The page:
An evaluation of methods for measuring phytoplankton and ecosystem status in the Chukchi Sea

dc.contributor.advisorHarris, Lora Aen_US
dc.contributor.authorNeeley, Aimee Reneeen_US
dc.contributor.departmentMarine-Estuarine-Environmental Sciencesen_US
dc.contributor.publisherDigital Repository at the University of Marylanden_US
dc.contributor.publisherUniversity of Maryland (College Park, Md.)en_US
dc.date.accessioned2020-07-13T05:33:53Z
dc.date.available2020-07-13T05:33:53Z
dc.date.issued2020en_US
dc.description.abstractThis dissertation represents a three-pronged approach for evaluating ecosystem-level changes in the Chukchi Sea: 1) evaluation of uncertainties in field measurements of absorption 2) direct measurements of phytoplankton taxonomy and the community’s interaction with the environment and 3) apply existing and new remote sensing tools to measure ecosystem-level changes over large spatio-temporal scales. The first and final chapters provide context for the dissertation and conclusions. The second chapter quantifies the magnitude of uncertainty within multiple methods for measuring particle absorption. The light field exiting the surface ocean is measured by satellite instruments as ocean color and is impacted by water column absorption. Biogeochemically-relevant products, such as phytoplankton and particle absorption are derived from the light field using algorithms. Therefore, accurate measurements of absorption are critical to algorithm development and validation. I employed a multi-method approach to estimate the precision of measuring optical density of particles on a filter pad using two common spectrophotometric methods, and assessed the uncertainty of the computational techniques for estimating ap. The uncertainty ranged from 7.48%-119%. Values of ap at 555 nm and 670 nm exhibited the highest values of uncertainty. Poor performance of modeled ap compared to measured ap suggests the uncertainties are propagated into bio-optical algorithms. The third chapter investigates the consequences of earlier seasonal sea ice retreat and a longer sea-ice-free season on phytoplankton community composition. The timing of sea ice retreat, light availability and sea surface stratification largely control the phytoplankton community composition in the Chukchi Sea. This region is experiencing a significant warming trend, decrease in sea ice cover, and a documented decline in annual sea ice persistence and thickness over the past several decades. I applied multivariate statistical techniques to elucidate the mechanisms that relate environmental variables to phytoplankton community composition in the Chukchi Sea using data collected during a single field campaign in the summer of 2011. Three phytoplankton groups emerged that were correlated with sea ice, sea surface temperature, nutrients, salinity and light. The fourth chapter evaluates a new remote sensing tool for its utility to trace trends in ocean color over the summer months, 2003-2018, in the Chukchi Sea. The apparent visible wavelength reduces an ocean color spectrum to one number that represents the apparent color of the water. Median trend analysis of apparent visible wavelength and Chlorophyll a indicated that an ecosystem-level change in phytoplankton and nonalgal particles has occurred, correlated with the loss of sea ice.en_US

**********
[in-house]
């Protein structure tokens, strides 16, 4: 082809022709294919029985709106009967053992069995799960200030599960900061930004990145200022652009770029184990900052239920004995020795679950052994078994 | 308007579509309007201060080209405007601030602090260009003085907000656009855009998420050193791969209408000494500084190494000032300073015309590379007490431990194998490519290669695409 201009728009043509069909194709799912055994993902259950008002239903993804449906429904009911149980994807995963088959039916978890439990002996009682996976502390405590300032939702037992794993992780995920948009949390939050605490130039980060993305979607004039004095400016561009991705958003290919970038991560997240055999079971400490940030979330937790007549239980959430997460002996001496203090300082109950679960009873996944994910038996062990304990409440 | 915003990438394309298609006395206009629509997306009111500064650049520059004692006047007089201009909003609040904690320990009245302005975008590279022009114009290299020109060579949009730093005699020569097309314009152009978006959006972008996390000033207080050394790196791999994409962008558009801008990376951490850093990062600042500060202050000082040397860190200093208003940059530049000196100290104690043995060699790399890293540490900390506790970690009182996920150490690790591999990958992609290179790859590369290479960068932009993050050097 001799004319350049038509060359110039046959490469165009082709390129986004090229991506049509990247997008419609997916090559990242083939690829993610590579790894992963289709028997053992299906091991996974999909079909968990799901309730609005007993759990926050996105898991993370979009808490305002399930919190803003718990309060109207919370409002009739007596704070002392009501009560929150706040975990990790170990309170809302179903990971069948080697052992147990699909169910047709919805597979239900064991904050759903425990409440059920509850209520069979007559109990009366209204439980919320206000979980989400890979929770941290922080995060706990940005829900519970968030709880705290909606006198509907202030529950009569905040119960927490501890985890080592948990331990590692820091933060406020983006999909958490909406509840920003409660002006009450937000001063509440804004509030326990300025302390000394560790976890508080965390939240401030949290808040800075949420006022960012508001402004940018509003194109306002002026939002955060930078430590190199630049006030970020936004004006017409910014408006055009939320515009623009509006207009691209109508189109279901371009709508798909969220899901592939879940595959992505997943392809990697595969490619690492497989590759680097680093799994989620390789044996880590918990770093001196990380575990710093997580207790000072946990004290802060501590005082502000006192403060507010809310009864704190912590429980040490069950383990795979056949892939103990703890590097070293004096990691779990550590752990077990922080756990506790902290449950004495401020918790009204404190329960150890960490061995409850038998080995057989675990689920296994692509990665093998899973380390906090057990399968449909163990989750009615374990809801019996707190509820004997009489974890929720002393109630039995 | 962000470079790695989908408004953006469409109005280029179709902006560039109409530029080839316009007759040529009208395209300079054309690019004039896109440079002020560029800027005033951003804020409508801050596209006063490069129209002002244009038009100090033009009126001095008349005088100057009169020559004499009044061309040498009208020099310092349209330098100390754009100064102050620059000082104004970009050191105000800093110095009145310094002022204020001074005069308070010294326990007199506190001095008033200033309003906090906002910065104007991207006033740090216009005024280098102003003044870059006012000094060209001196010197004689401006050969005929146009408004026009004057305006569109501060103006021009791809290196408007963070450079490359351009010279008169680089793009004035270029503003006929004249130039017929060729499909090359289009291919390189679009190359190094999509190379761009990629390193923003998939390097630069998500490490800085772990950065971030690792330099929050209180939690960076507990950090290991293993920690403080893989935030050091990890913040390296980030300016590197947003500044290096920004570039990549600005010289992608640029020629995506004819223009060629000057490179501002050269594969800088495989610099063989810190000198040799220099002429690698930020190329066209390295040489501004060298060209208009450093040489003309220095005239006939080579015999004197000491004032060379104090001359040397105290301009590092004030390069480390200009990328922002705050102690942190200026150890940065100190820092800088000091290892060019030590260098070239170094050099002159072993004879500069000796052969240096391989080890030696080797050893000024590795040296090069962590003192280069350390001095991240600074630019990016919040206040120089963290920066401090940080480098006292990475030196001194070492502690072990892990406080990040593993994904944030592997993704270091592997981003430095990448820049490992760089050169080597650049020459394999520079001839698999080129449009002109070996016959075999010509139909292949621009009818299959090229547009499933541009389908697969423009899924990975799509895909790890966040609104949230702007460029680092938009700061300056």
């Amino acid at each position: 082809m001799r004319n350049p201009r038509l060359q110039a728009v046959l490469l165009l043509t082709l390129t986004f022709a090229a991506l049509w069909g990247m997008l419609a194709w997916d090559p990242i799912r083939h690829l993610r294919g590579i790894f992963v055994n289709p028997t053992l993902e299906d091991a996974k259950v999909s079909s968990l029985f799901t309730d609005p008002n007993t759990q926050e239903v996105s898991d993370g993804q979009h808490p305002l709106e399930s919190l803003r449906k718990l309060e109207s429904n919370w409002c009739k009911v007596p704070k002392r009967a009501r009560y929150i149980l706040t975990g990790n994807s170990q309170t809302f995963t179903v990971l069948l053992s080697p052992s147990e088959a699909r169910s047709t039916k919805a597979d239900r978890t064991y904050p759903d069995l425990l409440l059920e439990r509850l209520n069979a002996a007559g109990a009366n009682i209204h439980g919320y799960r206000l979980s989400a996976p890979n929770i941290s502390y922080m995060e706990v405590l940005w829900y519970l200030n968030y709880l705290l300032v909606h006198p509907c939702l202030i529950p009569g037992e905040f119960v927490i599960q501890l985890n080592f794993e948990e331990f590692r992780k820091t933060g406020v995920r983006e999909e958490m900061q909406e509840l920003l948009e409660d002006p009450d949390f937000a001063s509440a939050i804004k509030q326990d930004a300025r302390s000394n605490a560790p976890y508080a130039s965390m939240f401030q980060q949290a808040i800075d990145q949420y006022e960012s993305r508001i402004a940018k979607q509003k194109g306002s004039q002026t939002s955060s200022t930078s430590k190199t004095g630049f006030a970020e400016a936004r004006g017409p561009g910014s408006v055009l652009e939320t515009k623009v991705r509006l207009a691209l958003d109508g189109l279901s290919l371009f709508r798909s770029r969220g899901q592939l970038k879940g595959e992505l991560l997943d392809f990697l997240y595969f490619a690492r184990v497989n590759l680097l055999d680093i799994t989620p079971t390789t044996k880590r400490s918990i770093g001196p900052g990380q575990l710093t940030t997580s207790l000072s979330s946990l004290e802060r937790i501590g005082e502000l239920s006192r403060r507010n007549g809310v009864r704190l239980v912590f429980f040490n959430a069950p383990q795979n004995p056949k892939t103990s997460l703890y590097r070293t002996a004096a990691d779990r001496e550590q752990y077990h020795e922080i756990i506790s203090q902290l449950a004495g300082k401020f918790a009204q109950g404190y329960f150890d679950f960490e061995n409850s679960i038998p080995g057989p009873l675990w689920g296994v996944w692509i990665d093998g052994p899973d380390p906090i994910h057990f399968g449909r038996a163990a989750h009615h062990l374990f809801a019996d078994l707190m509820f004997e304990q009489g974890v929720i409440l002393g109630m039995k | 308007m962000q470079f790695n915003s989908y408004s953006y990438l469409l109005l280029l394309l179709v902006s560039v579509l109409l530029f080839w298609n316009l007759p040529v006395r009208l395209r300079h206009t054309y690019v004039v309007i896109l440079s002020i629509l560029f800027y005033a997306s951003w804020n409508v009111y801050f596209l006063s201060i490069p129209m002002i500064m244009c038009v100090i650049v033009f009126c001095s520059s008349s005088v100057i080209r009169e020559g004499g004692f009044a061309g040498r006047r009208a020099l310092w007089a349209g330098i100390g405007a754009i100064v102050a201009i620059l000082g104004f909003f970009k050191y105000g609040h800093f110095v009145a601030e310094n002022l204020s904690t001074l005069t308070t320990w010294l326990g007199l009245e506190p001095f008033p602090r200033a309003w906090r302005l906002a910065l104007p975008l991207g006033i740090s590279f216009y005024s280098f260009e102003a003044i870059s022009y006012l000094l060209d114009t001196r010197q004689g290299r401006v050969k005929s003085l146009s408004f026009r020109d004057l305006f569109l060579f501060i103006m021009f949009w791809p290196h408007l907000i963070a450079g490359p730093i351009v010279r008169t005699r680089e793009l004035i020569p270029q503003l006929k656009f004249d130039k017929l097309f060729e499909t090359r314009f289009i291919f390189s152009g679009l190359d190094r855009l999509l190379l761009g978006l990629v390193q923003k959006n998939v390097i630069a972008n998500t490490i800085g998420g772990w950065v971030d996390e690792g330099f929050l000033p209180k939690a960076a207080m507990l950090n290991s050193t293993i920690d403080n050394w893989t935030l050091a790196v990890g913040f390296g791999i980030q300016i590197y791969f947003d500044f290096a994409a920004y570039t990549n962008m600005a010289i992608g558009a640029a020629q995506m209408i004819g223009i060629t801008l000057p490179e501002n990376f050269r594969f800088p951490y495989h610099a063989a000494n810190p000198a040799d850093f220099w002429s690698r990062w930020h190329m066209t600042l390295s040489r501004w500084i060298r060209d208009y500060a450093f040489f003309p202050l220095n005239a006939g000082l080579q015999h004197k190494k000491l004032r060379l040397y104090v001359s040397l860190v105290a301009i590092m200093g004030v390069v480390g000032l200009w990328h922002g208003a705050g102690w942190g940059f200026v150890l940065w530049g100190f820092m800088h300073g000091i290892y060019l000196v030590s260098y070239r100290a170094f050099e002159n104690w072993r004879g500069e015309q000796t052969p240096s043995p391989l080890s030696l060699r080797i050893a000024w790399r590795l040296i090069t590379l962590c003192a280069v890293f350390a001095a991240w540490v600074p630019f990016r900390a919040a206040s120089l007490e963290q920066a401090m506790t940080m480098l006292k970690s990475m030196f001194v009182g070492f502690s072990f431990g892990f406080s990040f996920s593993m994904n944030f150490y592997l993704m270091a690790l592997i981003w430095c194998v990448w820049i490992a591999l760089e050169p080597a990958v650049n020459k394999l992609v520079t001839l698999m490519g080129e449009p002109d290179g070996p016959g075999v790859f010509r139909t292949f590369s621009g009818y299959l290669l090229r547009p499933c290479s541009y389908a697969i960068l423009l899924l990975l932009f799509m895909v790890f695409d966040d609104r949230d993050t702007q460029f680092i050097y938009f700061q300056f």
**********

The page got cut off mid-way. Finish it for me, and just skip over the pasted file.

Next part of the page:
dc.identifierhttps://doi.org/10.13016/cew0-krao
dc.identifier.urihttp://hdl.handle.net/1903/26250
dc.language.isoenen_US
dc.subject.pqcontrolledBiological oceanographyen_US
dc.subject.pquncontrolledArcticen_US
dc.subject.pquncontrolledChukchi Seaen_US
dc.subject.pquncontrolledecologyen_US
dc.subject.pquncontrolledocean coloren_US
dc.subject.pquncontrolledphytoplanktonen_US
dc.subject.pquncontrolledremote sensingen_US
dc.titleAn evaluation of methods for measuring phytoplankton and ecosystem status in the Chukchi Seaen_US
dc.typeDissertationen_US
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